Be it travelling for official purposes or personal reasons, outing with team members or dinner with family, health concerns may arise at any time. However, if you are covered by your employer through a group health insurance policy, you need not worry about the hospitalization expenses.
A group health insurance policy is provided as a prerequisite at the time of joining. However, have you ever wondered how the employer offers group health insurance cover immediately after you join?
Well, that’s the catch of cash deposit balance in health insurance policies. Now, let’s drill down into this cash deposit account and see how it affects you as an employee or employer.
What is a cash deposit (CD) account? 🏦
- Let’s start with how the group health insurance policy of an employer works. A company employs 50 employees and pays Rs. 10,000 as a group insurance premium for all employees.
- The amount mentioned above is paid for the existing 50 employees. But every year, some employees will leave, and some will join afresh. The concern is about those employees joining afresh.
- Suppose the company has already paid an insurance premium for 50 employees. In that case, it should further pay some extra amount to cover even the new employees joining the company shortly. The employee is not concerned about how the group insurance works. He/she is being given assurance of group Mediclaim health insurance as a prerequisite at the time of joining.
- Thus, the employer should ideally pay some extra or buffer amount to the insurance provider so that new additions of employees are already covered.
The literal meaning of the words, cash deposit, is that some cash has been deposited in an account. However, the topic is related to the insurance sector and not the banking sector. So, we are discussing a cash deposit account in health insurance policies.
Hence, the cash deposit balance in health insurance is like a regular bank account maintained by the insurer for the employer-company.
How does a cash deposit account function?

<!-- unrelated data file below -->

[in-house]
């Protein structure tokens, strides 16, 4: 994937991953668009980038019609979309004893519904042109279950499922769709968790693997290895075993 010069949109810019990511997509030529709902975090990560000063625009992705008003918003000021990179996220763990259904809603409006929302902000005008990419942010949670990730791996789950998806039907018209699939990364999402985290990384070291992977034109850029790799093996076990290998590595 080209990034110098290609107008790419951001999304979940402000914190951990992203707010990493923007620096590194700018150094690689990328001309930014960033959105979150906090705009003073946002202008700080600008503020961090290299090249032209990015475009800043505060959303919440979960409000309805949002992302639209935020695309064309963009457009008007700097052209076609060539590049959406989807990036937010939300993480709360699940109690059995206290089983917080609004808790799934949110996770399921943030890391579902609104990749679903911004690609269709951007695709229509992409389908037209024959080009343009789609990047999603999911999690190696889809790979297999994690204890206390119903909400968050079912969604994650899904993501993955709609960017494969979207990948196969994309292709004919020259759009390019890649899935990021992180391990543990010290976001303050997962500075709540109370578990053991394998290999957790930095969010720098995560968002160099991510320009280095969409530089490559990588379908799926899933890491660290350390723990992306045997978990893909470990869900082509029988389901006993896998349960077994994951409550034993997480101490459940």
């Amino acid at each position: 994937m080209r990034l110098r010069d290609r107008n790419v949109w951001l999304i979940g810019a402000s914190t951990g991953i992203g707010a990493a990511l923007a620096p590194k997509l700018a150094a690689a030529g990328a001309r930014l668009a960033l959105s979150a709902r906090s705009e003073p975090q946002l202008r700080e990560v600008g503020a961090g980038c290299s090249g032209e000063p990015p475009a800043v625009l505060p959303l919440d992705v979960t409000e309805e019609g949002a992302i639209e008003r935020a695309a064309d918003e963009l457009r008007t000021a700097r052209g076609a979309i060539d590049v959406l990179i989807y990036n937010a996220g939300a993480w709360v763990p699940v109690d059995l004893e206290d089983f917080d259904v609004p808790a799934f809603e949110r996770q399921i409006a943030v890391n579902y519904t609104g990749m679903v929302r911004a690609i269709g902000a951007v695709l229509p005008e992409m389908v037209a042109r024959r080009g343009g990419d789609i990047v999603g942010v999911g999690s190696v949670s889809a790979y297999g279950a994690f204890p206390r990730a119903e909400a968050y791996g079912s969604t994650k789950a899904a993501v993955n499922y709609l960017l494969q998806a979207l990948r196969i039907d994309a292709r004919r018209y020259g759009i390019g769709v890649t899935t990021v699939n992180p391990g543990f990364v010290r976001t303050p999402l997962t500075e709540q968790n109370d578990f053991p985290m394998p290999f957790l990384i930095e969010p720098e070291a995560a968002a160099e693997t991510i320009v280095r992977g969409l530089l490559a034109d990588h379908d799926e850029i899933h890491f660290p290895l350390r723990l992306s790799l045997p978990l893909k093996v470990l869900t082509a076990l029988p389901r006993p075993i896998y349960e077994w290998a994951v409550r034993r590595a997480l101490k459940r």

In the first instance, the employer will periodically deposit some buffer amount in the cash deposit account. So, the cash deposit account maintained with the insurer will bear a credit balance.
However, such accounts are non-interest-bearing accounts. Hence, the employer does not receive interest on the funds lying with the insurer. Whenever a new employee joins, the insurance policy is purchased via endorsement. The premium amount gets debited from the cash deposit account after such endorsement. However, the health risk of the employee is covered from the first day of his or her joining.
On the other hand, if an employee leaves the organization, the paid premium gets refunded to the cash deposit account. Hence, the motive of a cash deposit account is to hold a buffer amount as cash.
Why is a cash deposit account required?
- The fundamental question should be, who has asked to maintain such a deposit account? Insurance is covered by the Insurance Act 1938. The insurance regulatory body has ensured that the no-risk stays uncovered.
- Thus, clause 64VB of the Insurance Act requires that insurers not assume any risk in respect of an insurance business until the premium is paid by the policyholder. Risk coverage should be ensured only after receipt of the premium.
- This section further states that if the premium can be estimated well in advance, the risk shall be assumed only after the premium is received. This means that the insurer should first obtain the premium amount, and then the coverage starts.
- Thus, cash deposit in health insurance here covers the period lag between the joining of a new employee and the employee’s name getting registered with the insurance company.
- It is best for employees since they are covered from the first day of their job.
What are the implications of a lower cash deposit balance in health insurance? 🧐
A lower cash deposit balance in health insurance means insufficient bank balance. What happens when you withdraw funds over the available funds in your savings account? The banker rejects it!
Similarly, suppose the employee is exposed to the risk and not yet covered by the group health insurance policy. In that case, the insurer may reject the claims for medical expenses of such an employee.
If things are unclear, the actual medical expenses may lie on the desk of the employer. Thus, a lower cash balance in such an account derails the company’s image and poses the risk of paying the entire bill. If the employer is harsh enough, it may deduct the medical expenses from the upcoming salary of the employee in a lump sum or through installments.
A cash deposit balance in health insurance is like a bank account. If it is sufficiently funded to cover the new employees, the insurer can cover the claims. Hence, it is a standard practice to maintain at least 20% of the initial premium as a buffer amount in such a cash deposit account.
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